Then, in response to the revolution’s inevitable militarisation, the regime applied a scorched earth policy. Soldiers burnt crops and killed livestock. Civilian neighbourhoods were blasted by artillery, fighter-jets, Scud missiles, barrel bombs and sarin gas. A string of regime-organised sectarian massacres in 2012 irretrievably hardened the mood.

The Syrian people’s supposed ‘friends’ failed to seriously arm the revolution, or to protect the people from slaughter. With Assad’s indirect aid, foreign jihadists stepped into this vacuum. Until July 2014 the regime and ISIS enjoyed an unstated non-aggression pact. Even today, when ISIS is fighting the Free Army, the regime (and Russia) bombs the Free Army.

An arsonist posing as fireman, Assad tells the world his survival is indispensable to defeating jihadism. Too many commentators agree with him, perhaps because commentary in general has tended to ignore the travails and achievements of the Syrian people in favour of the terrorism story and proxy-war chess. As a result the general public in the West seems to think Syria’s choice is between, as a man recently told me, “President Assad” and “the nutters”.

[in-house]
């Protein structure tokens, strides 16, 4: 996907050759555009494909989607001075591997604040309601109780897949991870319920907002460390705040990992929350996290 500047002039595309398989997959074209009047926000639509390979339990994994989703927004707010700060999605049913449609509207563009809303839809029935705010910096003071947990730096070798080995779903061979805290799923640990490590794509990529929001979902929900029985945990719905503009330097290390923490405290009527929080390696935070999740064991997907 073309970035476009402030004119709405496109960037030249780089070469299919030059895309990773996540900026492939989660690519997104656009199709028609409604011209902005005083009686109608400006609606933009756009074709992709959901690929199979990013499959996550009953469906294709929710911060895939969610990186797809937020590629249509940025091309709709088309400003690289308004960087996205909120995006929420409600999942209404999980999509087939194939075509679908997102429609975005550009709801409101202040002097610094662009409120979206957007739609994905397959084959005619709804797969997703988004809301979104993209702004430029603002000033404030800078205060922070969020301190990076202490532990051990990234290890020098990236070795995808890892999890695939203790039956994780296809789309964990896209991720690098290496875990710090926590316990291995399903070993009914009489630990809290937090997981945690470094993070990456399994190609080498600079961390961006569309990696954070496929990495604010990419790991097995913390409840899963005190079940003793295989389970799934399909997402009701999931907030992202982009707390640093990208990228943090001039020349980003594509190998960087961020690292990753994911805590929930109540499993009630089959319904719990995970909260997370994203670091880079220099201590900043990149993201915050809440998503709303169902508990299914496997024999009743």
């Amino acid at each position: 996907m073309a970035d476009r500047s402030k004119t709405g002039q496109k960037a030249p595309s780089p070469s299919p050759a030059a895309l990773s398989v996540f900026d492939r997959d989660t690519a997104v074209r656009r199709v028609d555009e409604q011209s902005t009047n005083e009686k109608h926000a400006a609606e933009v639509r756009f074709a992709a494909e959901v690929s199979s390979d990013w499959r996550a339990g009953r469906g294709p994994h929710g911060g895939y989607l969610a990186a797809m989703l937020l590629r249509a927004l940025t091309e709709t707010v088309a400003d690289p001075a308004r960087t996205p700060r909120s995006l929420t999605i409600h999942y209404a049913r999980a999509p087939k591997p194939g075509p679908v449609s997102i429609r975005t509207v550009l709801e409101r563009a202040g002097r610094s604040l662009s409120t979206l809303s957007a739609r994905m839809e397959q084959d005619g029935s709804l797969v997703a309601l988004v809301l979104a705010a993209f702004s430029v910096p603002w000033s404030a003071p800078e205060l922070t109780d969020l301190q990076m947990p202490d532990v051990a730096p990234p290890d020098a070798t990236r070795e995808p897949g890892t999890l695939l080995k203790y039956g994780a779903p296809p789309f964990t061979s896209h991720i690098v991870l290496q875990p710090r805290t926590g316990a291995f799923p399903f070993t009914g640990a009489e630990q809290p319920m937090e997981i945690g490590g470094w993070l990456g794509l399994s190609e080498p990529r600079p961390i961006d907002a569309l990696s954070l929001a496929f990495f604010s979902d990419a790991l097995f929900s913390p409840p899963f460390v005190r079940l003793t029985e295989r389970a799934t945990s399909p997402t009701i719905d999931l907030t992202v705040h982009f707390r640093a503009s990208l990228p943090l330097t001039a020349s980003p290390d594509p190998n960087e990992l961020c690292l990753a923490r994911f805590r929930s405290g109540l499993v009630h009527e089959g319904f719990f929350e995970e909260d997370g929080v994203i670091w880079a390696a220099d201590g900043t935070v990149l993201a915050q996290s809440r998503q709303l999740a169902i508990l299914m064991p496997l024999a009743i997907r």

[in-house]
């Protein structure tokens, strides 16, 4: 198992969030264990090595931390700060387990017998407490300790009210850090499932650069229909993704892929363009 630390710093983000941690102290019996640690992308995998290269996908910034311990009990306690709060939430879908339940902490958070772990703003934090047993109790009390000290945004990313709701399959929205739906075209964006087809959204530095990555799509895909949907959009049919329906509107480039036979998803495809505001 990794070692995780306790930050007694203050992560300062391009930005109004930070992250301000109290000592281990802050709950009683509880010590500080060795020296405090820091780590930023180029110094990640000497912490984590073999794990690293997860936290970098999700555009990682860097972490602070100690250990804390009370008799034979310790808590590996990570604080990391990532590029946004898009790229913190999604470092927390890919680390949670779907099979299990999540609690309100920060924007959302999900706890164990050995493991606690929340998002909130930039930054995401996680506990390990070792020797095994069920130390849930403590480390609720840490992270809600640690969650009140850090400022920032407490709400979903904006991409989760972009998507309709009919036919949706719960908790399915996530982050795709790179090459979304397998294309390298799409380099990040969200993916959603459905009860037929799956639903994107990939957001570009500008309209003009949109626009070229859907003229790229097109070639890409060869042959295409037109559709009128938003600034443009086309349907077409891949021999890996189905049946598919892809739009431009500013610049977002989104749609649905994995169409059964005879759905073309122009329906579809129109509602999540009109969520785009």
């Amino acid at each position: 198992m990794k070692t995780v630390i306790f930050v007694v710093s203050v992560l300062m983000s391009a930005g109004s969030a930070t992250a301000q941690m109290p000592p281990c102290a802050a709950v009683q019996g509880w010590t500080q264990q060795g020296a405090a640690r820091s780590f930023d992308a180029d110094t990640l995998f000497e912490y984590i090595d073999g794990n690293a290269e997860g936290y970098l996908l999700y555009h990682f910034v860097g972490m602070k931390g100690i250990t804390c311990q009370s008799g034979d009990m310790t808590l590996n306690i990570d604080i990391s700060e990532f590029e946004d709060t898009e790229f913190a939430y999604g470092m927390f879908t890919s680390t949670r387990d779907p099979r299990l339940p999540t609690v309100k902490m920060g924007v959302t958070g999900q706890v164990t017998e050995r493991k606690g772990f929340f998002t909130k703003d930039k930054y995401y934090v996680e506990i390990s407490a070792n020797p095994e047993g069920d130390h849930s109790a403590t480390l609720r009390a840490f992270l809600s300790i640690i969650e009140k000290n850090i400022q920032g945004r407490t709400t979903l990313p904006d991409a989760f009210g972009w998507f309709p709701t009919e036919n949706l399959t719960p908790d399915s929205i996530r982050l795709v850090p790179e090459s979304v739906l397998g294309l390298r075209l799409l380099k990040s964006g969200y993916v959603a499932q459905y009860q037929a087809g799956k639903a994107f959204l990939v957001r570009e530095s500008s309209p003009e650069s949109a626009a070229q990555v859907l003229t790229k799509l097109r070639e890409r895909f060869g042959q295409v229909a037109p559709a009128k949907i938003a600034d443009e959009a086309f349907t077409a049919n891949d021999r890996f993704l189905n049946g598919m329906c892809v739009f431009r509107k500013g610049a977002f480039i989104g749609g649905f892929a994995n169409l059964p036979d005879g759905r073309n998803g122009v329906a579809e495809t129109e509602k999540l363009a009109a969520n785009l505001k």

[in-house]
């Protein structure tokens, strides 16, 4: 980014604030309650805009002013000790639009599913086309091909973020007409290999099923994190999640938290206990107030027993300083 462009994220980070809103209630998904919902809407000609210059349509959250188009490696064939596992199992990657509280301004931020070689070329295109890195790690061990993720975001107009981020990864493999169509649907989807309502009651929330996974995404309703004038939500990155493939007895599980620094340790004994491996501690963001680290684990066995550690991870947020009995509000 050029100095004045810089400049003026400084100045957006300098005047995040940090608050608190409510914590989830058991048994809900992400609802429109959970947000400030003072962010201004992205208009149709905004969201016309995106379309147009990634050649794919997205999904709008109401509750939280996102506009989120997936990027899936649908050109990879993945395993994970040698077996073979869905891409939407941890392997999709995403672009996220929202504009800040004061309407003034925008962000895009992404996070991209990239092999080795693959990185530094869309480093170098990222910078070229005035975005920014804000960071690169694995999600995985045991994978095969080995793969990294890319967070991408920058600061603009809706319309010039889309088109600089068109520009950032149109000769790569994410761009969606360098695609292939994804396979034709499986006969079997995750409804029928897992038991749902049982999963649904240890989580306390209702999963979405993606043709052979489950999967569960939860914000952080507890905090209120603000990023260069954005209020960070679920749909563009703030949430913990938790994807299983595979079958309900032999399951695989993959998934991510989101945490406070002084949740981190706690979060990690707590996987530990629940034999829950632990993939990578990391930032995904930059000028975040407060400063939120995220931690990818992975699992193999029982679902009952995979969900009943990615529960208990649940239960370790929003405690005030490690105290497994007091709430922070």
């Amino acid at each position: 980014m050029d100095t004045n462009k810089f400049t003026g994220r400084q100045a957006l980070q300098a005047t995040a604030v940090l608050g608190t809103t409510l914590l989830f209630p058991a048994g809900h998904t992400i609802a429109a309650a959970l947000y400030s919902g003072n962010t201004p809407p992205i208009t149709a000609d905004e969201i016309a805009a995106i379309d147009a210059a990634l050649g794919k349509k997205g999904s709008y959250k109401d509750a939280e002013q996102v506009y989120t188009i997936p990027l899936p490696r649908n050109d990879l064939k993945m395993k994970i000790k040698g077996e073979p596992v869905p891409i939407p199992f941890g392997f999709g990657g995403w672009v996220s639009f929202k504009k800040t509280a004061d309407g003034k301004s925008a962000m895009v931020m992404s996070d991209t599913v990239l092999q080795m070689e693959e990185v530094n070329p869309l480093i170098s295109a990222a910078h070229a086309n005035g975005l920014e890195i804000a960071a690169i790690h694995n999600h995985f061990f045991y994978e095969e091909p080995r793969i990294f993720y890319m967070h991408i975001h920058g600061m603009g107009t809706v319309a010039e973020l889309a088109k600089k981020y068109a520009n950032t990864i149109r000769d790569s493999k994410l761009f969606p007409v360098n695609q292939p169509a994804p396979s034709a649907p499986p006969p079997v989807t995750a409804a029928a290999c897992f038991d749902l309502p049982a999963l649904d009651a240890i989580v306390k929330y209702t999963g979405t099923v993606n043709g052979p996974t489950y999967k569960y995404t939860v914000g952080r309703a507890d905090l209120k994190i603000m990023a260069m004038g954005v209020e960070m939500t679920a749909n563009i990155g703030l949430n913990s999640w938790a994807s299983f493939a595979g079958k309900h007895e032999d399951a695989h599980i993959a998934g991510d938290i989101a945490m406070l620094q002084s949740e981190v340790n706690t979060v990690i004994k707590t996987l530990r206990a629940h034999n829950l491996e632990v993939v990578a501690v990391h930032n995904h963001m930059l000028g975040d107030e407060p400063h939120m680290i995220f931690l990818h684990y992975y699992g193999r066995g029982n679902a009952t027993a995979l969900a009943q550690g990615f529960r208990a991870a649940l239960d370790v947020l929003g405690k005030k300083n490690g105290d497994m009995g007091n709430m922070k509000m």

Since 2011 I have learned to distrust the grand pre-existent narratives of both left and right, to fear the dead(ly) ends of identity politics, and to focus instead on the human facts. Like the 300,000 dead and eleven million displaced (the worst refugee crisis since World War Two) – the vast majority at Assad’s hand. Plus the more positive realities, like the revolutionary local councils, usually democratically elected, which do their best to keep life going and which should be part of any settlement. Or like the revolution in culture which has produced groundbreaking music, poetry, critical radio stations and newspapers.